While lemons are well known for their high level of vitamin C, they also contain riboflavin, thiamin, iron, magnesium, pantothenic acid, fiber, vitamin B6, potassium, copper, calcium, and folate.
Although quite sour, lemons are a highly refreshing and beneficial fruits with a number of health-giving properties and are one of the most alkaline-forming foods on the planet, which makes them excellent for regulating an acidic body.
And although lemons are most known for being packed with vitamin C, they are also rich in magnesium, thiamin, iron, riboflavin, pantothenic acid, fiber, vitamin B6, copper, calcium, potassium, and folate.
And if you thought an apple a day was healthy, consuming lemons each day can be quite rewarding for your well-being as well.
Eating lemons regularly is a great way to:
- Strengthen your immune system
- Alleviates pain and inflammation by reducing acidity and keeping your body’s pH balanced
- Reduces the risk of cancer as lemons contain compounds called limonoids which have been shown to help fight cancers of the mouth, skin, lung, breast, stomach and colon
- Puts you in a good mood and improves your focus and helps lessen anxiety and depression
- Reduces risk of rheumatoid arthritis
- Enhances liver function
- Improve digestion
- Promotes a healthy weight loss
And while it is improbable that all of you will eat several lemons a day, the least you can do is drink lemon water. It is easy to make, refreshing, and highly healthy.
Once you’re used to drinking lemon water you’ll have a hard time finding a good replacement for it, even your usual morning coffee won’t cut it for you.
For you to constantly have lemon water you’ll need lemons, and for that a lemon tree. Lemon trees like warm, sunny climate all year round, but they can be home-grown just as easy.
Lemon shoots are not easy to find and to grow your very own lemon tree from a tiny seed can take a fair amount of your time (3 to 6 years), but the rewards are almost countless.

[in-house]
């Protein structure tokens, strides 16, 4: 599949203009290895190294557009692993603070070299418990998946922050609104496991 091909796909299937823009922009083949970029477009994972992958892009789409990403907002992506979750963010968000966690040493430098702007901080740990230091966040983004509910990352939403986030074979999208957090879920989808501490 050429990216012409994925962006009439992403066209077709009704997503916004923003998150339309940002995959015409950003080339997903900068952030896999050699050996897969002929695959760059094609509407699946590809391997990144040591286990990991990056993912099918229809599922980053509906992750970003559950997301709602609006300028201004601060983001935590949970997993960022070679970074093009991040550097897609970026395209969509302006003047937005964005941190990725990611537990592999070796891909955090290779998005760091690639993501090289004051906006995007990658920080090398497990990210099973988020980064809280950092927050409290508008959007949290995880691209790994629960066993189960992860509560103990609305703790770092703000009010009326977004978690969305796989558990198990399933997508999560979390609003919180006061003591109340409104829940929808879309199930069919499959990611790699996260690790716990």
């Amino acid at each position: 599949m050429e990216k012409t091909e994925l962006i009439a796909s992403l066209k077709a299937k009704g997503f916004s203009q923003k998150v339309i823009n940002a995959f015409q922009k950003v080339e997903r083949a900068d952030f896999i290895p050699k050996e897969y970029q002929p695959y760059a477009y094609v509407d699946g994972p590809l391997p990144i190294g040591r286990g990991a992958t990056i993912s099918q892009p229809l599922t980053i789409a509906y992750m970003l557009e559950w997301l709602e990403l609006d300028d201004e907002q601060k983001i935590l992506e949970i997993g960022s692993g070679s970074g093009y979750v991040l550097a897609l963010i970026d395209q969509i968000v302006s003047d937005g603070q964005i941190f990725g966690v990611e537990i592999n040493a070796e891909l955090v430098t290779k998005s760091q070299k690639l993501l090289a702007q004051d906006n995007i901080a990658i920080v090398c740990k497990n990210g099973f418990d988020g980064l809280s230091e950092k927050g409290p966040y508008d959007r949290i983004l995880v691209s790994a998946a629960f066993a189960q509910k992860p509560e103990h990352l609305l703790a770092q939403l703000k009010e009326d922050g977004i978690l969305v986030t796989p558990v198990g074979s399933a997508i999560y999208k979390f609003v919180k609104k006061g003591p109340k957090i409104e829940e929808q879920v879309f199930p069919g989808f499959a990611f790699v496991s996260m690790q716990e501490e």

What you’ll need to get started:
- An organic lemon
If you are limited with space or are living somewhere where the climate is cool, Meyer lemons are probably what you need as they are great for growing in a container indoors.
Try to avoid non-organic lemons if these are the conditions you’re living in as they may contain seeds and may have difficulties germinating.
- Potting soil
Lemon trees flourish in potting soil that contains a mixture of peat, perlite, vermiculite, and some organic fertilizer.
Also make sure that the soil the shoot is planted in is light enough to be able to drain water properly, and if it isn’t you can add hardwood bark chips to the blend to make more space for air.
- A container
It’s always best to start with a small container since it will be much easier to maintain the right soil moisture than in a larger one, because if the soil is too moist in a big container, a young tree’s root could easily rot and dry.
It’s recommended to start off with an 8-inch diameter container, and when your tree reaches two or three years of age it should be moved it to a 10- to 12-inch container.
When still sprouting, a lemon tree will require a lot of light, natural or artificial, and it will need it from 10 to 14 hours of it each day. If possible, place it where it can get sunlight from the southern exposure.